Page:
“I was very sloppy, everything was stiff but I said, give me your neck and I’ll put you to sleep. I’m 36, come on Dana, give me those 50Gs baby… still the #1 so I can say hold that champ, congratulations on your family but I’m still here.”
It was the first submission win of her career and having lost to Nunes at UFC 245 last December, she’s now 10-4 with an eagerness to become a two-weight world champion before long.
R2, 0:44 – Kyler Phillips beats Cameron Else via TKO (punches and elbows)
R2, 0:44 – Kyler Phillips beats Cameron Else via TKO (punches and elbows)
In the bantamweight division, Kyler Phillips (8-1) produced an impressive display to effectively extinguish Cameron Else’s hopes of a UFC debut victory on Fight Island.
After winning Fight of the Night honours against Gabriel Silva in late February, the 25-year-old wanted a stoppage and facing a last-minute replacement meant this could be unpredictable.
Else – riding a six-fight win streak – had remarkably recorded first-round finishes in all of his ten professional victories. So judging by that statistic, it felt like he needed a quick morning’s work in Abu Dhabi if he was to reign victorious. Phillips though, had other ideas.
Taking his time to measure up the bullish Englishman, he mixed up kicks and punches to good effect, circling across the Octagon well while being unafraid to showcase his acrobatic style too.
Else was a gamely dance partner and absorbed plenty of damage but kept coming forward, while being mindful of Phillips’ striking ability.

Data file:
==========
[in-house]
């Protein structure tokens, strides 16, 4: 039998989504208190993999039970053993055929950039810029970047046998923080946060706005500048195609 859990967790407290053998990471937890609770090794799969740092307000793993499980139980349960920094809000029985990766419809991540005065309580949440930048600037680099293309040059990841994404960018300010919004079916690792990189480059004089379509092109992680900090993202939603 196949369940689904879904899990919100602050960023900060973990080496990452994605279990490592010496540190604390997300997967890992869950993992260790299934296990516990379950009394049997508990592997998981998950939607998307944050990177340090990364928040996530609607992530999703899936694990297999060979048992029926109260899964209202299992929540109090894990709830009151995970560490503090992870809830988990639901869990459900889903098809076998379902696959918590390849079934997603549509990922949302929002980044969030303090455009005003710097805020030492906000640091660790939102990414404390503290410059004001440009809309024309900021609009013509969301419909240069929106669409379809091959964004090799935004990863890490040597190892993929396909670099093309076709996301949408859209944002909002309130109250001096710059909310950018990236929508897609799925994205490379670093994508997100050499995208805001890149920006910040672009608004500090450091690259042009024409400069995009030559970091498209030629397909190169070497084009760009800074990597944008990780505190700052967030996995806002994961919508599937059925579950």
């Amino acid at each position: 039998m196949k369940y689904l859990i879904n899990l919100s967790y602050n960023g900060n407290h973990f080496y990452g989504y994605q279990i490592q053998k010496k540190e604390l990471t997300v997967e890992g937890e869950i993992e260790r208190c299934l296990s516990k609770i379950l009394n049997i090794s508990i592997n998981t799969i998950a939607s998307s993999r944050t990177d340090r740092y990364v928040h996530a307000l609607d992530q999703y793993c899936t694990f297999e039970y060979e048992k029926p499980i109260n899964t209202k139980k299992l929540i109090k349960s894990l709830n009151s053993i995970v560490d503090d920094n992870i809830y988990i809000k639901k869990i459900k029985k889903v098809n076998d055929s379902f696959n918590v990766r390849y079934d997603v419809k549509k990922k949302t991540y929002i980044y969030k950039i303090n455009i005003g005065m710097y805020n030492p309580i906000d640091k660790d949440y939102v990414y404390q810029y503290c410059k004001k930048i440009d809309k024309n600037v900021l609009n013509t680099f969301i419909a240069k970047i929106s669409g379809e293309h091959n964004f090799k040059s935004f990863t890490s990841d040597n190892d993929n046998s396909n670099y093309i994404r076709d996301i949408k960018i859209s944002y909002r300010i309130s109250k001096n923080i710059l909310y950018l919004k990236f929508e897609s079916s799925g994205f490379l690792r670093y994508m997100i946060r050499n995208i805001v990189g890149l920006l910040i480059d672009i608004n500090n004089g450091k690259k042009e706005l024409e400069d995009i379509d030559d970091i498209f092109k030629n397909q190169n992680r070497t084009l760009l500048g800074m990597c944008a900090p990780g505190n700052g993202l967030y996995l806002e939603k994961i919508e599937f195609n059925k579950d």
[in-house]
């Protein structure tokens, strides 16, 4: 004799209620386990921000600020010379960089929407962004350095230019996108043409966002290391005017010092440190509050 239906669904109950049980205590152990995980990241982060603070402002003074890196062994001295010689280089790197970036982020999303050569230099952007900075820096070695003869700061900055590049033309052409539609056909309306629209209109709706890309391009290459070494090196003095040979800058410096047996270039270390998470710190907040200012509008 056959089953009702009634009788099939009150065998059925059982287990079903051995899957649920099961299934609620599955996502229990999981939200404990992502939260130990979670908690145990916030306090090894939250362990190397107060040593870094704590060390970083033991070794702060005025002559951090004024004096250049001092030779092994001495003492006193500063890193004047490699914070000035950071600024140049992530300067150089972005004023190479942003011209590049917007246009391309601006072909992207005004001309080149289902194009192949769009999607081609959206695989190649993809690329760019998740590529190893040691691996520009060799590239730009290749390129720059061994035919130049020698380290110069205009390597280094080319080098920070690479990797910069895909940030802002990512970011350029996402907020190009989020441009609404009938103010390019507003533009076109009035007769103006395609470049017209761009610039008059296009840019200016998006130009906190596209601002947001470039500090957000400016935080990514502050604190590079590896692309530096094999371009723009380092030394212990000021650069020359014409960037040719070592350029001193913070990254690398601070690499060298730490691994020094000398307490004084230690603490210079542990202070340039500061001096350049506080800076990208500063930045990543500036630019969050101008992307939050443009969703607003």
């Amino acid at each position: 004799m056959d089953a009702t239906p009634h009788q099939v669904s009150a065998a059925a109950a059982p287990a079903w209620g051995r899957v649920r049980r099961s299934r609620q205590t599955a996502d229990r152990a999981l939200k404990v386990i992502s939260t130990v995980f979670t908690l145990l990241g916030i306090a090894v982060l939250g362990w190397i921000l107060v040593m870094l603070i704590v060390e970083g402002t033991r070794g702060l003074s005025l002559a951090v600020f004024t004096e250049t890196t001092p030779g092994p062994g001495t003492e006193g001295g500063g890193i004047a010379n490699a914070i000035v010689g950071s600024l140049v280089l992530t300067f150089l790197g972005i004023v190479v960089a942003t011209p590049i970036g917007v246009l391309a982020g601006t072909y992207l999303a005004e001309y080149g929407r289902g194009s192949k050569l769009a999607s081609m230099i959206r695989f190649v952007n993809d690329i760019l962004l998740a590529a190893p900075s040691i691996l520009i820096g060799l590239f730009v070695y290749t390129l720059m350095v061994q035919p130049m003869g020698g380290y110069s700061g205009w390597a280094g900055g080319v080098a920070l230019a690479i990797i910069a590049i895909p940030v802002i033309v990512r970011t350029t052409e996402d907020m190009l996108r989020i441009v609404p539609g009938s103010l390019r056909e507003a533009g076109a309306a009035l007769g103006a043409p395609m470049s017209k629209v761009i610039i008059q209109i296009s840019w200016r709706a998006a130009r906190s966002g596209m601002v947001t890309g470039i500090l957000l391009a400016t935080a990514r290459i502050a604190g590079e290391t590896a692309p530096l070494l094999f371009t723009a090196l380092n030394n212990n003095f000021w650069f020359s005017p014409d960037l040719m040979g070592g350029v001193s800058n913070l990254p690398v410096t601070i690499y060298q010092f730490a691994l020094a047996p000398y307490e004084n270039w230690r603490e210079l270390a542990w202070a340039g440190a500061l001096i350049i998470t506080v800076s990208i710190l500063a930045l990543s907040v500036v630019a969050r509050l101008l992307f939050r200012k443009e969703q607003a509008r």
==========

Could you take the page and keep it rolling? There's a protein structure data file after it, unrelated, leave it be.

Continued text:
It showed on his body – specifically the left knee – before Kyler completed a takedown and displayed crucial patience as Else didn’t take too kindly to defending on the ground.
They exchanged submission reversals but Phillips’ ground and pound was narrowly close to stopping the fight. Else looked visibly stunned and had been saved by the horn, but not for long.
After a body lock takedown, Phillips raced into a mount position and after landing more hammer fists, referee Marc Goddard had no choice but to stop proceedings early in the second round.
R2, 3:15 – Dusko Todorovic defeats Dequan Townsend via TKO (punches)
Kicking off the card, middleweight Duško Todorović kept his unbeaten record intact with a quality showing – both in stand-up exchanges and on the ground – against Dequan Townsend.
It was remarkable to see his 34-year-old opponent absorb the number of strikes he did during the first five minutes, yet Dequan shrugged it off and at the horn, shook his head defiantly.
That proved ominous and Todorovic ultimately made him pay for that bravado at the start of R2, completing an emphatic takedown and racing to some nasty ground and pound strikes.
Townsend struggled to recover from that precarious situation on the bottom, Todorovic didn’t relent and referee Jason Herzog had no choice but to stop the fight.
“He doesn’t lose that often to stoppage or TKO, my coaches told me to wrestle, get him to the ground and there I could showcase my jiu-jitsu – I think that’s the first takedown of my career!
I’m super happy now, glad to stay undefeated. The ultimate goal is to keep my 0, I want to be undefeated for the rest of my career and I’m going to do everything I can do to make sure that happens.”